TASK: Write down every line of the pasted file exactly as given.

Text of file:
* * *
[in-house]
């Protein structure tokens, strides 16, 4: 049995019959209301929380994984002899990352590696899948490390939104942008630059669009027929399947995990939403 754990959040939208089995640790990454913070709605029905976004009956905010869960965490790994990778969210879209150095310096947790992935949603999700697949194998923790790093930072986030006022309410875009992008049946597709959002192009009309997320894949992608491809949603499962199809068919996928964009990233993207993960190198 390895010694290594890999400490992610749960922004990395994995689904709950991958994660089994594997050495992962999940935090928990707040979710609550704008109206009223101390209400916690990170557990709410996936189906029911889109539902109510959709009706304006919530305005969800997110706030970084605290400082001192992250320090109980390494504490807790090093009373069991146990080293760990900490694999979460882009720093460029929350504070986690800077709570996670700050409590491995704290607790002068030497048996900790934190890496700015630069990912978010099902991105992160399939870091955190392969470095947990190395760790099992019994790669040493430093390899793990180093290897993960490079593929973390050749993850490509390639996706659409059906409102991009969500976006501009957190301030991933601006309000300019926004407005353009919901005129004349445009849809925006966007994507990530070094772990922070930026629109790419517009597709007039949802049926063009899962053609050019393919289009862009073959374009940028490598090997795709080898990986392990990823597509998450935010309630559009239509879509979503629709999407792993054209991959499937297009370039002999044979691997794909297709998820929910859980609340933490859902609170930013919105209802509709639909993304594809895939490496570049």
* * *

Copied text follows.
[in-house]
């Protein structure tokens, strides 16, 4: 049995019959209301929380994984002899990352590696899948490390939104942008630059669009027929399947995990939403 754990959040939208089995640790990454913070709605029905976004009956905010869960965490790994990778969210879209150095310096947790992935949603999700697949194998923790790093930072986030006022309410875009992008049946597709959002192009009309997320894949992608491809949603499962199809068919996928964009990233993207993960190198 390895010694290594890999400490992610749960922004990395994995689904709950991958994660089994594997050495992962999940935090928990707040979710609550704008109206009223101390209400916690990170557990709410996936189906029911889109539902109510959709009706304006919530305005969800997110706030970084605290400082001192992250320090109980390494504490807790090093009373069991146990080293760990900490694999979460882009720093460029929350504070986690800077709570996670700050409590491995704290607790002068030497048996900790934190890496700015630069990912978010099902991105992160399939870091955190392969470095947990190395760790099992019994790669040493430093390899793990180093290897993960490079593929973390050749993850490509390639996706659409059906409102991009969500976006501009957190301030991933601006309000300019926004407005353009919901005129004349445009849809925006966007994507990530070094772990922070930026629109790419517009597709007039949802049926063009899962053609050019393919289009862009073959374009940028490598090997795709080898990986392990990823597509998450935010309630559009239509879509979503629709999407792993054209991959499937297009370039002999044979691997794909297709998820929910859980609340933490859902609170930013919105209802509709639909993304594809895939490496570049």